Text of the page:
The finances of Speaker Johnson's tasteful NRA endorsement

Plus, geopolitical insight from Tommy Tubberville.


Only days after the horrific mass shooting in Lewiston, Maine that left 18 dead, the National Rifle Association (NRA) shared a video of House Speaker Mike Johnson from 2019 where he praises the organization. 

“...When Democrats are trying to push their agenda on the people, we remind them that the Second Amendment is grounded in those fundamental freedoms, those innate, inalienable rights that we have to personal liberty and personal security and private property. We can't lose sight of that,” Johnson says in the NRA’s post on X (formerly Twitter). 

That alleged right is what allowed the Maine shooter to wield guns like the Smith & Wesson M&P15 semi-automatic rifle — the sort of firearm that has been used in countless mass shootings and is legal to own in the state.

“So when they're pushing a bill for universal background checks or trying to delay the amount of time that it takes for law-abiding citizens to obtain a firearm for self-defense, we have to remind them that what's really at stake is that fundamental right that we have so grateful for the NRA and all its work in that regard,” Johnson concludes in the clip.  

But it’s not just the NRA that Johnson is in the pocket of. The Louisiana congressman has also received financial support from the National Shooting Sports Foundation (NSSF), a national lobbying group for gun manufacturers involved in an industry that garners billions in profits. 

The NSSF has actually outspent the NRA in recent years and has been crucial in blocking legislation that would limit its ability to expand the bottom line of the firearm capitalists they represent. And Johnson has been more than happy to play a role in making those profit margins even more lucrative. As always, it’s about following the money, not some commitment to the ethics of self-defense.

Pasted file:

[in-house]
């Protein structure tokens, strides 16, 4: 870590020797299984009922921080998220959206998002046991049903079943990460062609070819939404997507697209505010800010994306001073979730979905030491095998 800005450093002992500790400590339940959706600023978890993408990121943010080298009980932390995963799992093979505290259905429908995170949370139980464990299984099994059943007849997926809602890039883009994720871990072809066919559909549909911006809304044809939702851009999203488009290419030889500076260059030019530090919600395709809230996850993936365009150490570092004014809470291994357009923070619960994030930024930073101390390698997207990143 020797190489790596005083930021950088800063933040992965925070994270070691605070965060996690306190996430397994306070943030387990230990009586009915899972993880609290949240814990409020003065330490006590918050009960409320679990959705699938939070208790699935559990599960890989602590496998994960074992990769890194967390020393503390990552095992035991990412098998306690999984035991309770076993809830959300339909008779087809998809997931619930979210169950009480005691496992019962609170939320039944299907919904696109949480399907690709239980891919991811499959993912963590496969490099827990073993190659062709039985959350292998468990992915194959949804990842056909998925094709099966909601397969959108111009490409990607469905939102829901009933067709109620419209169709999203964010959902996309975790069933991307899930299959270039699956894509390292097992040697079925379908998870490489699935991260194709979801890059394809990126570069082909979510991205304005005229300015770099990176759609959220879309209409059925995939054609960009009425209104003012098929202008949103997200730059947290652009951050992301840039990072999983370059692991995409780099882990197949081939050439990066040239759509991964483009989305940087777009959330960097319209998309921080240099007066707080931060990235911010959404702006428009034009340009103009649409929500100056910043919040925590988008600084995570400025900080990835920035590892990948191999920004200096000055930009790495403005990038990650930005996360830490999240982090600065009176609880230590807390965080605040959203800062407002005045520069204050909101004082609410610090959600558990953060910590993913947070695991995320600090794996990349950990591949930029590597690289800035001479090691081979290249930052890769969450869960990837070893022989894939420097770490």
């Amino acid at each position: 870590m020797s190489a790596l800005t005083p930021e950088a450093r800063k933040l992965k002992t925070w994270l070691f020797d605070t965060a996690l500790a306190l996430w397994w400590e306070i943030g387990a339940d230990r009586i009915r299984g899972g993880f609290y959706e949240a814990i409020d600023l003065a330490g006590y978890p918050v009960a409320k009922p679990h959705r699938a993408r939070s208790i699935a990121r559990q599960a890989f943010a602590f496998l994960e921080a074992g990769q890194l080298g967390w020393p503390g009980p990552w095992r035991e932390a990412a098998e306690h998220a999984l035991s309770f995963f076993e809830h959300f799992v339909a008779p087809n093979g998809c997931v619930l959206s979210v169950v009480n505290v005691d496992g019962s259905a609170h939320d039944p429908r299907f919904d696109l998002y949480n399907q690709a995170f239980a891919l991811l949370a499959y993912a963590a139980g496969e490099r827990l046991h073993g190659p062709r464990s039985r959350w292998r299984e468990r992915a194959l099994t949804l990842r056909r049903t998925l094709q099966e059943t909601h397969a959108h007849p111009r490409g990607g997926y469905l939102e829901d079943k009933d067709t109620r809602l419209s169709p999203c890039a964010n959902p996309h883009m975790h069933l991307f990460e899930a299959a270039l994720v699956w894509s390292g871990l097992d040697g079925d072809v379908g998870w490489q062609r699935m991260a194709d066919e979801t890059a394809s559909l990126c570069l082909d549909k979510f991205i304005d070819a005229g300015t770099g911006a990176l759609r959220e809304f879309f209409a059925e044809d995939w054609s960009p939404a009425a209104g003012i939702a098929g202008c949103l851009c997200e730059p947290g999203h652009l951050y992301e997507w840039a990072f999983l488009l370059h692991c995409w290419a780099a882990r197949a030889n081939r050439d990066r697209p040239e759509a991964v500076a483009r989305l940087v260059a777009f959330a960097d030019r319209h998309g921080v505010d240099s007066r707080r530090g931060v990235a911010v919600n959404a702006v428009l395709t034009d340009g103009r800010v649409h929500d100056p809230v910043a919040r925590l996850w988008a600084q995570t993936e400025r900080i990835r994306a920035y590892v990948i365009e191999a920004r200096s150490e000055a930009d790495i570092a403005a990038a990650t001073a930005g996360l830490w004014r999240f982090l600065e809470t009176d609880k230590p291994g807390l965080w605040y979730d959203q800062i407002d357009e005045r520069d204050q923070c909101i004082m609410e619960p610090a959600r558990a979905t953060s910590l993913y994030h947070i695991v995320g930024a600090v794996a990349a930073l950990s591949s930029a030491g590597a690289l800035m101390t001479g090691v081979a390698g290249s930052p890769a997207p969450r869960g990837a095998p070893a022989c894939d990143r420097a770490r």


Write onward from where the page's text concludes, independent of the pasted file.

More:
As a national debate over whether the U.S. should provide more military and financial support to Israel as it prepares to engage in a deadly ground invasion of Gaza, Sen. Tommy Tuberville (R-AL) is asking the real question: What about all the Muslims crossing our Southern border?

Today on Fox Business, the one-time college football coach claimed that we would have “a 9/11 a month” if the southern border was not shut down. 

Tuberville’s comments seem to be a part of a broader right-wing PR maneuver that pins the influx of migrants from countries like Haiti and Venezuela solely on President Joe Biden’s immigration policy.  Just several days after the Hammas attack on Oct. 7, the conservative student group Turning Point USA alleged that 70,000 undocumented migrants from the Middle East had come through the U.S.-Mexico border. 

But if anything, the small number of Middle Eastern refugees seeking asylum via the southern border appear to be more likely to come in contact with federal law enforcement. But Tuberville’s paranoia is grounded in a cynical attempt to rile up a Trumpian base that is geographically and socially disconnected from the very real, climate-induced migrant crisis.

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Jamie Larson